Puppy Housebreaking

Puppy Housebreaking

Getting a new dog or puppy can be a tremendously happy moment for any family. That happiness can soon turn to frustration if you fail to establish proper boundaries and management when you aren’t around to supervise your new puppy. The first place to start with a new dog is establishing a housebreaking routine, if you’re in South Orange County, SoCal K9 Training can help.

Housebreaking will relieve one of the more frustrating training issues for new owners. House training means your dog should learn when and where to do his business. There’s no secret to house training, it’s simply setting a schedule and creating a potty training routine. Over the next few weeks your dog will quickly learn not to eliminate in the house or other undesired areas.

Puppies have very little control over their bladder and bowls until the age of 16 weeks. Making sure your new puppy has plenty of opportunity to potty outside, will greatly reduce accidents in the home. As time goes on and the dog develops more control, you can gradually reduce the number of trips outside. Look for signs that your puppy may need a trip outside to go potty, sniffing the ground, circling in a small area are indications that your dog needs to go potty. Anytime your new puppy has a heavy play session (I lovingly refer to it as the zoomies, aka the crazy low butt run), be sure to take him outside as soon as possible. Dogs are creatures of habit and will learn to tell you they need a trip outside, either by standing at the door or getting your attention and heading towards the door. Consistency is key in dog training, especially house training.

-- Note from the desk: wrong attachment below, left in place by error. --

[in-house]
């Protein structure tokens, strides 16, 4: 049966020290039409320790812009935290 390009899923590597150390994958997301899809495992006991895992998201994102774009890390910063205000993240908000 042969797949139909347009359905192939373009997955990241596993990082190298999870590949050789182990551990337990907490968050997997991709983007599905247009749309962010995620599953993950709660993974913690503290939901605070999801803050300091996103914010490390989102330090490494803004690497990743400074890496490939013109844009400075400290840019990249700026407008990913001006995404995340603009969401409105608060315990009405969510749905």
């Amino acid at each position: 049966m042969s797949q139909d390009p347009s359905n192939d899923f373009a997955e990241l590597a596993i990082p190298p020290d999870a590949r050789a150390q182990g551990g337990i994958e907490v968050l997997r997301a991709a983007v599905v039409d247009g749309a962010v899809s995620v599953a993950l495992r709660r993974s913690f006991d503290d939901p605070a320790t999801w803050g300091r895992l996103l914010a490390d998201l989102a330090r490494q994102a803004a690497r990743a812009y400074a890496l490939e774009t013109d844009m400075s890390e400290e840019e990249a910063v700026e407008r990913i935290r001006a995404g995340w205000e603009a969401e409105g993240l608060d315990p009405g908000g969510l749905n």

Crate training is another essential tool in housebreaking your new dog or puppy. When ever you are not able to supervise your dog or need to leave the home, your dog should be crated until they are properly house trained and have learned manners in the home. There are a variety of crate styles to choose from, everything from wire crates to designer crates that match your interior decor. The crate should be just big enough for your new dog or puppy to lay down and turn around in. By nature dogs are clean animals, and want to keep their “den” clean. Crating will help train your dog to control their bladder, and prevent housebreaking accidents in the home. Remember, the crate should never be used as a punishment.

Each time you take your new dog to go potty, make sure to “mark” the behavior. Many people use the term “Go Potty”, but really you can choose any phrase you like – just make sure to continuously use the same command. Once you dog goes potty, praise them and mark the behavior, followed by a treat. If you prefer your dog to use one area of the yard, be sure to leash your dog and train them to go in the same spot every time. It’s also important to remember that dogs are clean animals, pick up after your puppy every time they poop.

If your dog does not go potty outside on schedule, bring them back in the house and place them in their crate for 5-10 minutes. Take your dog back outside to the designated area and give the “Go Potty” command again. Repeat this housebreaking process until your dog completely eliminates. It may seem like a time consuming process, but without consistency and containment your new puppy may learn some bad habits that will only lead to frustration.

Keep it positive and remember that if you don’t set the expectation your dog will!